Resources for Presentations

Hello Students, Faculty, and Staff:

Learning how to discover, develop, and share ideas and then doing it is what higher education is all about. When we work within the context of Malone’s Mission Statement, that means that we could be changing the lives of the people who surround us. Presenting concepts and ideas in a clear and coherent way is how we “close the loop” in our personal, academic, and professional endeavors.

We hope that what you see below will help you in your quest for delivering content clearly and effectively.

Improving “the look” of Presentations

Malone University Presentation Templates

Especially if you are representing Malone at a conference or to an outside group, you may want to use a ‘Malonified’ PowerPoint or Keynote template. You can download these from the Information Technologies tab of Malone Xpress.

Poster Presentations: Wide-format printing and tools for authoring

There are a thousand different methods for putting together a poster presentation. The Information Technologies and Media Services Help Desk can assist you in the creation of items for your board. You might also choose to create your presentation using a layout program like Adobe InDesign available in several of the computer labs and can be installed on other Malone-owned computers.

When you have completed your file, you will need to PRINT IT. You can print up to 11″x17″ full color prints on campus. We have partnered with a local company called Repros to do larger. Visit FAQ183 to get pricing information and contact information. They can print 24″x36″ or even 36″x48″ posters in less than 24hours turn around time.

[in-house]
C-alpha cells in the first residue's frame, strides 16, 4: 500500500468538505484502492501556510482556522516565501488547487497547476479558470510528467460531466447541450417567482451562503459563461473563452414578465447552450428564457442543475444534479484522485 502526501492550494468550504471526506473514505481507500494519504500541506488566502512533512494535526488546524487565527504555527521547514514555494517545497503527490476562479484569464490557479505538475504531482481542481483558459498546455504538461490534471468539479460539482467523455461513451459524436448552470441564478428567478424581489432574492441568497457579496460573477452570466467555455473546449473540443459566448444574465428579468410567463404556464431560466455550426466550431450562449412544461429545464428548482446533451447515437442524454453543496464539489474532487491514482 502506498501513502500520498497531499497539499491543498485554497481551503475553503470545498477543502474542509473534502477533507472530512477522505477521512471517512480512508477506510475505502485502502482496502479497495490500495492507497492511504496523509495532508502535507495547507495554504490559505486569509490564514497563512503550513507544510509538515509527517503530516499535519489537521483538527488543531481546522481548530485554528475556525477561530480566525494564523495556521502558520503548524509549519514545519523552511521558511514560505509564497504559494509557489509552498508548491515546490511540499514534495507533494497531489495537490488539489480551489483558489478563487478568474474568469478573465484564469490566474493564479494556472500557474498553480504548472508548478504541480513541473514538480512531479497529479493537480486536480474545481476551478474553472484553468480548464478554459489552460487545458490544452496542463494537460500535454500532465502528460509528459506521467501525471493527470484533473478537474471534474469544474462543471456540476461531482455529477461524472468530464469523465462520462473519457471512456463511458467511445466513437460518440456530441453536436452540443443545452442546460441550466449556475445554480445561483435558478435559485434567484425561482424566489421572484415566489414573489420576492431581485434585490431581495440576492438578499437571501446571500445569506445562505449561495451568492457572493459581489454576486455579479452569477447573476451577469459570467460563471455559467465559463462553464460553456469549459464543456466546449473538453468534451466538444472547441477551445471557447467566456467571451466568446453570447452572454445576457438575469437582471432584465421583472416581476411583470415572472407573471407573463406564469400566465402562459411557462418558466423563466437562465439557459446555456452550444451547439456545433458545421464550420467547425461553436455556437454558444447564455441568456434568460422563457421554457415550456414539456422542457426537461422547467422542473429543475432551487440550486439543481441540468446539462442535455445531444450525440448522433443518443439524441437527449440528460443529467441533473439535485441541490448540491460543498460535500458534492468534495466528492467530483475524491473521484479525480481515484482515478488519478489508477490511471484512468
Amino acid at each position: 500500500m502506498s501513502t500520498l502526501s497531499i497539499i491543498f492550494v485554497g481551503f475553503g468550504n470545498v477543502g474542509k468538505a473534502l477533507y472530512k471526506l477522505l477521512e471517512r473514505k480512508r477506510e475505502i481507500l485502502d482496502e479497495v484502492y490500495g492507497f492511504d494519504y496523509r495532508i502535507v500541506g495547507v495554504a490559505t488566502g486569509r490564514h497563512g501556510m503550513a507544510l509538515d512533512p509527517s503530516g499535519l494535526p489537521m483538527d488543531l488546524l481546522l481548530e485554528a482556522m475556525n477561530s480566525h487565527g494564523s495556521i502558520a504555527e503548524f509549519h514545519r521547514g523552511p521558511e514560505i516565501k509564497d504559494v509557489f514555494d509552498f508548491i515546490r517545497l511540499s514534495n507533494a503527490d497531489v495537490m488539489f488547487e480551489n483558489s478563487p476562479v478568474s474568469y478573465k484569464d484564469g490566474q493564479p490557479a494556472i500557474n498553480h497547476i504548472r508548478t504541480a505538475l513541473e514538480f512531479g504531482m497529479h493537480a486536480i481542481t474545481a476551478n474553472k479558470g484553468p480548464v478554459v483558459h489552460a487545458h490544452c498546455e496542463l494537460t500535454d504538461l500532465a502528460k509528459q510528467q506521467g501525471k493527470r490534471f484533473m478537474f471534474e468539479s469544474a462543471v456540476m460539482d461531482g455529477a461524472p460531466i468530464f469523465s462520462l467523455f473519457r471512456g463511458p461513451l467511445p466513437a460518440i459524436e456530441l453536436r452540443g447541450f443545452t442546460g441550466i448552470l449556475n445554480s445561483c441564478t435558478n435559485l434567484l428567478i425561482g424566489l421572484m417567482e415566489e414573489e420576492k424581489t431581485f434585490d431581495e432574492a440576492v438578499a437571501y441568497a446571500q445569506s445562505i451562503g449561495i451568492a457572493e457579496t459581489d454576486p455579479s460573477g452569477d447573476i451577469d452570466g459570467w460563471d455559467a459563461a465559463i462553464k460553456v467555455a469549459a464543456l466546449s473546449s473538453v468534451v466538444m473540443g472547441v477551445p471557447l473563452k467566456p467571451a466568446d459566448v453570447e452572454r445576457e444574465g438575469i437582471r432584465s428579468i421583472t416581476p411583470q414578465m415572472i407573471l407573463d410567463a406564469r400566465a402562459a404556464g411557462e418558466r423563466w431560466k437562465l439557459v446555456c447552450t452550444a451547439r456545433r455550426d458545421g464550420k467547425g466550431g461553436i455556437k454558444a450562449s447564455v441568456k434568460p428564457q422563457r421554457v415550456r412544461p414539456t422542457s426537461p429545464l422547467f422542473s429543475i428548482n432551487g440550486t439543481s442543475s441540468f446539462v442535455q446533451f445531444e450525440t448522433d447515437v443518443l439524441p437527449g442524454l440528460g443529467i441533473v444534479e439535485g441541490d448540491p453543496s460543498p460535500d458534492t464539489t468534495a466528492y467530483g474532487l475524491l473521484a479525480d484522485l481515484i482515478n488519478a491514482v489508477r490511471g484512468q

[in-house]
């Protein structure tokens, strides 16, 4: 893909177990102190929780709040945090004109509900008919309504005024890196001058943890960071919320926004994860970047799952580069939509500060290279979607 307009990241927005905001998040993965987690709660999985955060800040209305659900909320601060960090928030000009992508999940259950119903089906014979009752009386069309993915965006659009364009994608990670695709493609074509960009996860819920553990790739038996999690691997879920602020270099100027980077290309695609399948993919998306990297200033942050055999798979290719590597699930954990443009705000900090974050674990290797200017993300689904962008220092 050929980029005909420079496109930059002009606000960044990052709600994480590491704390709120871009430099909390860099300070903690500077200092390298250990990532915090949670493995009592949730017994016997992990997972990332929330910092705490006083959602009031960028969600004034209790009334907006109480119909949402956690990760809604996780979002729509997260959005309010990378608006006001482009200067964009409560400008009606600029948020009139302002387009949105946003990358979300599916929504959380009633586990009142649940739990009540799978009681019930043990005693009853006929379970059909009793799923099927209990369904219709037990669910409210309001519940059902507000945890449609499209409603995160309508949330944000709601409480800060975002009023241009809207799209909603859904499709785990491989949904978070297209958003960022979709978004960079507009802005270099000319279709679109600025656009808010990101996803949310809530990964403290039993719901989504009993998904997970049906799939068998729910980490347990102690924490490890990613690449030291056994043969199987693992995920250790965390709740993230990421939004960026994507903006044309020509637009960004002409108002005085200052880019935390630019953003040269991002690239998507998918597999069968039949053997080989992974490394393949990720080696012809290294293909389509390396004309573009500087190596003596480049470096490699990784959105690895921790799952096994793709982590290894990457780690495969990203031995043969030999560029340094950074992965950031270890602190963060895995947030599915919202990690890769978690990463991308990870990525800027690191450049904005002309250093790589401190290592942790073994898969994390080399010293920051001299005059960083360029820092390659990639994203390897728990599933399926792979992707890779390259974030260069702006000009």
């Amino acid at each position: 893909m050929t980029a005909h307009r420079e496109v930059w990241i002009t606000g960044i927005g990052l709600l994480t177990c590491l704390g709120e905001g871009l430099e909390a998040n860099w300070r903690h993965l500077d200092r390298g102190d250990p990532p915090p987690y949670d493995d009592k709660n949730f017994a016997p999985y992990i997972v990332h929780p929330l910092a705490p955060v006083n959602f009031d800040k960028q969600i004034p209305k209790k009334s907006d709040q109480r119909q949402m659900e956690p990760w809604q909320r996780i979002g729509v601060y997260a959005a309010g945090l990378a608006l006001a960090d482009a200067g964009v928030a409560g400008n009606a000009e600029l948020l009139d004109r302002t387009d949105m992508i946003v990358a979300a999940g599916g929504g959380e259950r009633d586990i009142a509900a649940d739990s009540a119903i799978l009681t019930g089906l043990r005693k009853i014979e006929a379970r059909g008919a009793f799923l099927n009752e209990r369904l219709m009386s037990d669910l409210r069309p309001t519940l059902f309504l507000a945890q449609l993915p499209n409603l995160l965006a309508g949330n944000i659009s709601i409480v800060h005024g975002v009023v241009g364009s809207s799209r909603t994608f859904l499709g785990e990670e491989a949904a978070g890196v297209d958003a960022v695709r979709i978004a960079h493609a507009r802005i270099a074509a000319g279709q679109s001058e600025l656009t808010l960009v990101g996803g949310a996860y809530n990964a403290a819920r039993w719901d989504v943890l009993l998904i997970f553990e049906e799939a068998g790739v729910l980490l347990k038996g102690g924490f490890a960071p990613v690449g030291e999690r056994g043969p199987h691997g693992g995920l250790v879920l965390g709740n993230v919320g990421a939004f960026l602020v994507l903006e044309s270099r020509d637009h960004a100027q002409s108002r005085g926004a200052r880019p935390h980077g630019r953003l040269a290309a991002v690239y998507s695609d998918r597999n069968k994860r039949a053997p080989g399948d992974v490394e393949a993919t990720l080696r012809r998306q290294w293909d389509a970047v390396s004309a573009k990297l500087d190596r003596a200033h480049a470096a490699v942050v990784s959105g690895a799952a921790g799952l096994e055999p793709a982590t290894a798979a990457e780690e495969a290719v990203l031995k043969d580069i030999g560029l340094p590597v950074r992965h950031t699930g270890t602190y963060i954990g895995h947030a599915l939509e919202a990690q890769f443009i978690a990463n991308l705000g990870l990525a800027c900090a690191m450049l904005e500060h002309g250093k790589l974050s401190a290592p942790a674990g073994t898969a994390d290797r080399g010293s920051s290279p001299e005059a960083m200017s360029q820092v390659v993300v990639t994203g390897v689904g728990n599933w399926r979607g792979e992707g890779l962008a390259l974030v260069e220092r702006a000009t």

Alternatives to PowerPoint

That data projector can show things other than PowerPoint. There is a variety of presentation software out there. Some of them are web-based and others are installable programs. If you are in a classroom that has a SMARTBoard, you may want to checkout SMART Notebook.

The Worst PowerPoints Ever

Winner of the "Worst PowerPoint Slide"

The projector manufacturer InFocus had a contest to find the “Worst PowerPoints” ever. Check out the winners here. My favorite is the winner for worst powerpoint slide. I am happy to say that it was created by an IT department!

Improving the Delivery of Presentations

Use of Kensington Wireless remote

One of the worst things about using PowerPoint is being tethered to the computer in the room when it is time to advance your slide. You can overcome this through the use of a wireless presentation remote.

We like the models from Kensington. They are inexpensive and ultra-reliable. They also stow easily in your satchel, pocket, or purse. We sell these (at cost) through the IT Help Desk or you can purchase them online or at stores. One of the great features is that they are omnidirectional. This means that you can put the remote in your pocket and click to advance your slides without having to take it out or point it at the computer. Don’t forget to grab your receiver when you leave the room!

Backchannel Communication

We and others have written about backchannel communication before. There are tools that can be used to pull these conversations into the foreground. My new favorite tool for live tweeting during an event is Twitterfall. You can give your audience a #hashtag and set up twitterfall to monitor any posts that use that tag. You might also use the freeform text poll in a service like Read more about that in the next section.